As someone who really, really, really hates having to consult physicians, get treatments, etc., I have to say that my experience down here in Florida has just been fantastic. Almost without exception, the medical professionals I've run into have been genuinely friendly and seem to know what they're doing without being arrogant about it.

Thursday, September 26, 2013

Doubling Down on the Cloud


Yes, I'm still happy with the Chromebox.

So happy, in fact, that when I started thinking about a new backup/travel rig earlier this year, I quickly settled on a Chromebook. Specifically, this one:


For those of you who aren't familiar with how I acquire my computer equipment, it's often a case of "a client wants something new from me and I'll do it for a new machine" and/or "it's been awhile and negotiating a raise is certainly doable, but why not just ask for a hardware one-off instead?" This time around was sort of a combination of those two things.

It arrived today.

It's sweet.

It just so happens it's the 3G model, with 100Mb of free data per month from Verizon. I've never used 3G before, but it seems like the kind of thing to have around if I should travel -- for checking email and so forth, not for streaming all five seasons of Breaking Bad en route.

It weighs something like 2 1/2 pounds and claims to get 6 1/2 hours out of its battery. I suspect it may get more than that -- while putting it through its paces I played half an album on Grooveshark, streamed the pilot episode of the Battlestar Galactica reboot on Netflix (yes, I'm just now getting around to that) and other intensive stuff and the battery level is still at ~70%.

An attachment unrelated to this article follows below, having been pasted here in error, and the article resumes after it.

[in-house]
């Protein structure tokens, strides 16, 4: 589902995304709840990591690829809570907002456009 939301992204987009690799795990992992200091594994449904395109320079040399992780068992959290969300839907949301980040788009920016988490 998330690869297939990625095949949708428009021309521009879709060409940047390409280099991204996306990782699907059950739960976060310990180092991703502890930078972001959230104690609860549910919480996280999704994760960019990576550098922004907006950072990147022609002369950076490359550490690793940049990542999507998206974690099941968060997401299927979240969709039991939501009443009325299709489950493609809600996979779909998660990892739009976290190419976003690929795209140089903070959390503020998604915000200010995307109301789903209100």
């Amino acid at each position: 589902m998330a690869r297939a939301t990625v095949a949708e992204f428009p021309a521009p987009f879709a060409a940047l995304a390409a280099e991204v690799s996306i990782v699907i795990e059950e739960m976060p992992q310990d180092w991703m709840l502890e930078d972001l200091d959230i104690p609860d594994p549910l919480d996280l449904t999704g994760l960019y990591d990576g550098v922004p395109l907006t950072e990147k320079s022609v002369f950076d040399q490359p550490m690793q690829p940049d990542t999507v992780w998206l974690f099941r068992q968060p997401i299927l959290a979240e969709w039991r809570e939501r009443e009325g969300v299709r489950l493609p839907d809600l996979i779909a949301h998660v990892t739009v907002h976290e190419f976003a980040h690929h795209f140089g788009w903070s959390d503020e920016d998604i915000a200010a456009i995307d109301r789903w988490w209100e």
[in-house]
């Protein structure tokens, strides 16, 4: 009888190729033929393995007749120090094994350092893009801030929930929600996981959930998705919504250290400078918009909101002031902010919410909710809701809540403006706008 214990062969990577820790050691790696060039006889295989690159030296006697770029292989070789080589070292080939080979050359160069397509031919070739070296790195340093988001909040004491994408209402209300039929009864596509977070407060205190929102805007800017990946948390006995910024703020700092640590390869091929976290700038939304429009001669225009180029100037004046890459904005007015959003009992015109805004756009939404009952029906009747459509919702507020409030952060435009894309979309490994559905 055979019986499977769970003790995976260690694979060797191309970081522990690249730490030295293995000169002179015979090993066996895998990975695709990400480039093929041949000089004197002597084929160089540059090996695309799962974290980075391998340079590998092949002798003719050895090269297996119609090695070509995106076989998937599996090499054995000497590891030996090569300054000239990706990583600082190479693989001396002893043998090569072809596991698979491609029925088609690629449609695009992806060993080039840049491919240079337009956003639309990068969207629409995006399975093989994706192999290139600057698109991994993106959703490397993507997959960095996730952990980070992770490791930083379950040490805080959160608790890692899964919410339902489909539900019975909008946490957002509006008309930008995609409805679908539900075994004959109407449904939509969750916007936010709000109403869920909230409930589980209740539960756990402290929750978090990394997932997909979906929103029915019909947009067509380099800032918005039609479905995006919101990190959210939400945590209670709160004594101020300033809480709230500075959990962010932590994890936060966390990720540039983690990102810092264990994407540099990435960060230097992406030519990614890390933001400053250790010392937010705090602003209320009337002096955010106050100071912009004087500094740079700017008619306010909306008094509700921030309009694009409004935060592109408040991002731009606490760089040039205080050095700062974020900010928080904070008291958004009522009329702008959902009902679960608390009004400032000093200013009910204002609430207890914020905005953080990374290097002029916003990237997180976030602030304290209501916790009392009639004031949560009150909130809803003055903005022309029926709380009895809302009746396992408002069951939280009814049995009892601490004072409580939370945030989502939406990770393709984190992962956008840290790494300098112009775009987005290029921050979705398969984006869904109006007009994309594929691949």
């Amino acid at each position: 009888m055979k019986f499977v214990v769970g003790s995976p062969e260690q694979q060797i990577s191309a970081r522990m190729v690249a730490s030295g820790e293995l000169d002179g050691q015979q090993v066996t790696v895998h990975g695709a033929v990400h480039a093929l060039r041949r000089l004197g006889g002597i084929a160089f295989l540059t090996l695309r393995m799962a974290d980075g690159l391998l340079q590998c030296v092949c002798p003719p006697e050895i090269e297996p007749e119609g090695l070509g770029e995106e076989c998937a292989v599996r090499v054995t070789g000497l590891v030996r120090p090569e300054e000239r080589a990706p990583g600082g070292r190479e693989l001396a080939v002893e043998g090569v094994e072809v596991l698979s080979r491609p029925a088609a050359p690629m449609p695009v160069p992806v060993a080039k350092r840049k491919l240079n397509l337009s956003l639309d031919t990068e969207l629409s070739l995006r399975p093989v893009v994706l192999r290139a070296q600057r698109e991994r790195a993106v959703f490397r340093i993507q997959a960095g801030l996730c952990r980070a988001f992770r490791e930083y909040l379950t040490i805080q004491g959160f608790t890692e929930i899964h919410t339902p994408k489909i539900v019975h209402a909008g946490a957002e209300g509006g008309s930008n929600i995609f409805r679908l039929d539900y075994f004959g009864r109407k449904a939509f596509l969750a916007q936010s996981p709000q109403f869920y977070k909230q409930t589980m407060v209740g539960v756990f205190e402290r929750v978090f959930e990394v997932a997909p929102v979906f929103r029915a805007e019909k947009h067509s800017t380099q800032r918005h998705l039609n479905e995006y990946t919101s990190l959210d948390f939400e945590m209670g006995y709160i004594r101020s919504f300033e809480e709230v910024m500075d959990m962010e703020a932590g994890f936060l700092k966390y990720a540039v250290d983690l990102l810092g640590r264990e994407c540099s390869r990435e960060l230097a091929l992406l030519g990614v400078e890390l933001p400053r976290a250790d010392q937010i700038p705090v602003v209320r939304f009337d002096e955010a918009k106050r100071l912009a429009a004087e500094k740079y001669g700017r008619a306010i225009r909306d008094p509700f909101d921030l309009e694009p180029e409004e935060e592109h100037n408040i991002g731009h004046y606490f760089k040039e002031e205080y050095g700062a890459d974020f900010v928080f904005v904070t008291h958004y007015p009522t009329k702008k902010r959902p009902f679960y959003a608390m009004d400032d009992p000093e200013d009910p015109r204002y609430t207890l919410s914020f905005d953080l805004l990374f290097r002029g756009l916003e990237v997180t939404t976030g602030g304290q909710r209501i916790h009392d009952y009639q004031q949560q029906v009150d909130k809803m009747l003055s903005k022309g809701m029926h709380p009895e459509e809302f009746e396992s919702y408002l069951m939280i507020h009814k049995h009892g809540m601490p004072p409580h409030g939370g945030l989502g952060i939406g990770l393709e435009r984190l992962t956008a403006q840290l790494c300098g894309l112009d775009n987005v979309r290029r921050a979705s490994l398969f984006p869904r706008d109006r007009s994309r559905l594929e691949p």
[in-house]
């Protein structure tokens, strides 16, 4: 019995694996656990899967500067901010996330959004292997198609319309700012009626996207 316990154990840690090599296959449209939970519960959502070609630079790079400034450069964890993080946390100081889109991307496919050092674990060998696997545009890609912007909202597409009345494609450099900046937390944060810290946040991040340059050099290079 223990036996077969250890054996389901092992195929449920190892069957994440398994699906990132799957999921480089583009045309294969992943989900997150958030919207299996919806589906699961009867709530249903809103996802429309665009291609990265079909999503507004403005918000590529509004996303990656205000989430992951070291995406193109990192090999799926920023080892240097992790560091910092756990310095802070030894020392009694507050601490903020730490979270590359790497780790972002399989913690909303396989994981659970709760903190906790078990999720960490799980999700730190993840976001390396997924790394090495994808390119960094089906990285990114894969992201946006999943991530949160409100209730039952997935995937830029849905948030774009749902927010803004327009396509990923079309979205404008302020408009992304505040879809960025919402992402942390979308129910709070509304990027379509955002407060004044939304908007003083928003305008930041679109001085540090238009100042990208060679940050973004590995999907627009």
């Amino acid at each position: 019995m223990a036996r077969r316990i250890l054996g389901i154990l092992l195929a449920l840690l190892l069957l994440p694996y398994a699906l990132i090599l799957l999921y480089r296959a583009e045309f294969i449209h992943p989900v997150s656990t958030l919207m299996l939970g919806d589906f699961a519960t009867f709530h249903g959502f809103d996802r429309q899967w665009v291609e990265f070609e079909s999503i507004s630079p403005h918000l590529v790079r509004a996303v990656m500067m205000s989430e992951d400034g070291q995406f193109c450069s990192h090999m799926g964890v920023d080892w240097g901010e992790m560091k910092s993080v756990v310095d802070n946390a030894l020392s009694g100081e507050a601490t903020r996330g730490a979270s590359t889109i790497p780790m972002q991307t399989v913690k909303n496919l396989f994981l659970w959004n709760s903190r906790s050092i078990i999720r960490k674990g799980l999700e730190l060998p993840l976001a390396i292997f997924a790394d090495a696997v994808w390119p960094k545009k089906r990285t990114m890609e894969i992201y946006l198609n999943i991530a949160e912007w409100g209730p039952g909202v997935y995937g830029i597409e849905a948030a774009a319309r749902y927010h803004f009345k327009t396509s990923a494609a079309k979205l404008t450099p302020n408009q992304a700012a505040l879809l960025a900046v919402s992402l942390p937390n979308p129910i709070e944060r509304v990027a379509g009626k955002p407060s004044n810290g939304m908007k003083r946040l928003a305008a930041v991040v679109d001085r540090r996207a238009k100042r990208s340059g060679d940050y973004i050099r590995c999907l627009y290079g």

I know some people don't like/trust the cloud, but I'm very happy in it. I turned the thing on the first time, hooked to a network, logged into my Google account, let Chrome update, rebooted and BAM, all my stuff was there. Bookmarks. Apps. Etc.

Security/privacy? OK, not so much. But as the Snowden revelations continue to roll out I expect we're going to find that's largely the case whether you're in the cloud or not. And I've got other machines and other methods where those things are what I'm concerned about.

N.B. For those considering a Chromebook, I can't stress this enough: Go with Samsung, or maybe HP. I've never had an Acer machine that I was happy with, and several friends of mine say the same thing.

Victory Update #2 (Final)


One of the principles upon which I operate this blog is "thou shalt not erase history." As of this morning, I have good reason for violating that policy. I'll explain why below.